In an effort to procrastinate on his English composition, a character in Michelle Butler Hallett’s 2008 debut novel, Sky Waves, conjugates French verbs to avoid his history homework—“some incomprehensible babble about the Hudson’s Bay Company.”
But Hallett proves that history need not be dull, and her vivid scenes convince readers that her fictions are truthful. In Constant Nobody, her sixth work of fiction, she enlists us swiftly and authoritatively, immersing us in story: “What matters here is not so much the truth as what we believe to be the truth.”
Hers are not the kind of historical novels that include maps and definitions, but simply scanning the text reveals a vocabulary that secures time and place: an isochronic map, cryptanalysis, patronymic, shrapnel, debridement craters, and a samovar. Matters of territory and conflict, loyalty and identity, European culture and custom—these are key to Basque country life in 1937, amidst the Spanish Civil War.
Experiences can be swiftly summarized—as when readers learn that Temerity’s grandfather made his fortune via tea, prostitution, and opium—but meticulous use of sensory detail also builds credibility. Temerity takes “a good swallow of vodka, hoping to block her memory of Cristobal’s rosary beads hitting the floor,” for instance, and Ursula’s accent reminds Temerity of “childhood visits to the Weihnachtsmarkt and, therefore, ginger cookies.”
The scent of smoky tea, soup dribbled from a spoon onto a chin, and the smell of a book combining old paper with sweat, dust, and hospital disinfectant—all atmospheric, and fusing these details with characterization increases attachment. When Temerity nears sixteen, she feels “like the main character in a play about to start, the audience murmuring just beyond drawn curtains.” but now she’s far from home, losing her appetite in a communal kitchen “where diapers might boil in one pot and fowl in another and still not cut through the lingering stench of vinegar, cabbage, and lard.” When readers inhale, their investment in Temerity swells too.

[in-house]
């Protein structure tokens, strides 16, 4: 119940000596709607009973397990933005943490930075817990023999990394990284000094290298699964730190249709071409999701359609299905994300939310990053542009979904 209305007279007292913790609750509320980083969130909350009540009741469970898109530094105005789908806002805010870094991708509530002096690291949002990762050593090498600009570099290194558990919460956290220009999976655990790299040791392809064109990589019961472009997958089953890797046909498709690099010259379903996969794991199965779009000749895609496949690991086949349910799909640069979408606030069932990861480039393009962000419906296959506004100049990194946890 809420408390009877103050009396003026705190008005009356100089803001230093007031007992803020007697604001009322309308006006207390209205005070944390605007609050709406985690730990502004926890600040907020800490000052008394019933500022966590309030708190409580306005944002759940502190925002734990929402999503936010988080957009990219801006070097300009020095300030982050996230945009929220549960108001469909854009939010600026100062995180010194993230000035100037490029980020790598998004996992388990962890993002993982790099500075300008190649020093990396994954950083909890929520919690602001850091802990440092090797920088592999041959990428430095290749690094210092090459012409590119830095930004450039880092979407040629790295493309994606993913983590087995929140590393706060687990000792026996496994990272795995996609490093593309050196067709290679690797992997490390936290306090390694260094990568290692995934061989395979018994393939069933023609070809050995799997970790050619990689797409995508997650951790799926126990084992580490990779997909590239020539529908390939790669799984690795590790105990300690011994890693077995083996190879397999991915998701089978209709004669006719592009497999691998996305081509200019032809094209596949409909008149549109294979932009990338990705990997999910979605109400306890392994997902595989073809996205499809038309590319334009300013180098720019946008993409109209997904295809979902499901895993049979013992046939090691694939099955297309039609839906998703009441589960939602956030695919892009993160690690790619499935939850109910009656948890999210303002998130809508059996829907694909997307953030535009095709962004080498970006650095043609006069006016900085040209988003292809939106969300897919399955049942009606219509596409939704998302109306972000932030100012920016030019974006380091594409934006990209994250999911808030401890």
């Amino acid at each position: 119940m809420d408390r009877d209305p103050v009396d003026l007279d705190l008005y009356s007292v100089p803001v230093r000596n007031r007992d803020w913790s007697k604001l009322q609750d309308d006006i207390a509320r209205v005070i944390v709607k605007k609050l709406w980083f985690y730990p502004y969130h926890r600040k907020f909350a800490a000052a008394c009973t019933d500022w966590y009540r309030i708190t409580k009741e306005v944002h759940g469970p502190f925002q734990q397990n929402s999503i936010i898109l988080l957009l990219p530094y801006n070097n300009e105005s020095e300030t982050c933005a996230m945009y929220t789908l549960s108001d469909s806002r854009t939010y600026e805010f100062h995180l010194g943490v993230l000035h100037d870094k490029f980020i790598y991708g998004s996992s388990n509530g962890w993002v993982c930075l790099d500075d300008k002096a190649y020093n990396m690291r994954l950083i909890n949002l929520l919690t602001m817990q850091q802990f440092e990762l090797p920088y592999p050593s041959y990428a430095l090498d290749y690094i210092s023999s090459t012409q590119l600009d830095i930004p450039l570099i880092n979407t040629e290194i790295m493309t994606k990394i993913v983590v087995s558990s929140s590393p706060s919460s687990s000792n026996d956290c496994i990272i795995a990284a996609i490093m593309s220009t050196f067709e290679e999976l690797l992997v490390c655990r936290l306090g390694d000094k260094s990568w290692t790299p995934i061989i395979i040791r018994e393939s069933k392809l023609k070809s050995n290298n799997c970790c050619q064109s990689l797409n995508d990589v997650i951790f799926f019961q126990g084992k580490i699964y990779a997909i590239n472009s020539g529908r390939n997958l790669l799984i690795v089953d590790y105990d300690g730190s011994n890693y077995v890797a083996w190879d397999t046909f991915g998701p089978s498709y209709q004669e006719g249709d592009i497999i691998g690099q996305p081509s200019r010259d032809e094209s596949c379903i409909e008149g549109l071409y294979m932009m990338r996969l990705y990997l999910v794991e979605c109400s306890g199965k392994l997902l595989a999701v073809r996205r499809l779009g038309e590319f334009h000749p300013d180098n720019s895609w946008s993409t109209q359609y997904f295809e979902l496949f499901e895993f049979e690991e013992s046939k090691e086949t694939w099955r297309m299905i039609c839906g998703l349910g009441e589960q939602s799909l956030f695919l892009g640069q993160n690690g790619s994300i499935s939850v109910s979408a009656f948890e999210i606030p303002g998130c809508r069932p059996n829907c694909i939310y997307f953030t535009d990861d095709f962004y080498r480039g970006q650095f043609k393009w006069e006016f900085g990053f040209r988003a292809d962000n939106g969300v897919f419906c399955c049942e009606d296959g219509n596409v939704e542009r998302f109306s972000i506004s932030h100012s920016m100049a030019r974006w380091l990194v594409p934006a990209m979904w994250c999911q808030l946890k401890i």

Most impressively, such detail underscores the characters’ experience of power and control, and heightens awareness of strengthened and strained connections. Tensions are elevated: “The chained dogs snarled at any man who came too near, and the air stank of soil and blood.” Distances are highlighted: “Dust motes fell across the beam of light separating him from Temerity.”
Uncertainty looms large. Characters count the steps that land as boot-clad feet move through a hallway; these footfalls represent imprisonment and freedom. Hallett demonstrates, so readers strain towards action four doors away, aware that there is no escape, that arrival is intricately linked to departure: “When a building is on fire, and we are all desperate to escape the flames, someone gets bruised.”
Ordinary circumstances are so inextricably linked with survivability that characters must attend to every detail, every portent of treachery: “A draft of fresh air wound round her ankles, and downstairs, far downstairs, something creaked.” Trust is fragmentary and tentative: “Everything I’ve told you is a weapon you can hurl back at me.”
In Constant Nobody, deflection and disorientation are essential skills. “Aware that Gleb might be shot for such a careless utterance, such a recognition and acknowledgement of the absurdities of the Purge, Kostya feigned distraction.” Protective impulses and threats proliferate: “Ursula preferred hidden microphones as an idea, as an article of faith, to any acknowledgement of NKVD using torture.” Every aspect of life is up-ended: “The room had developed a terrible spin, as if impaled on a spike and then given a smack to set it in motion.”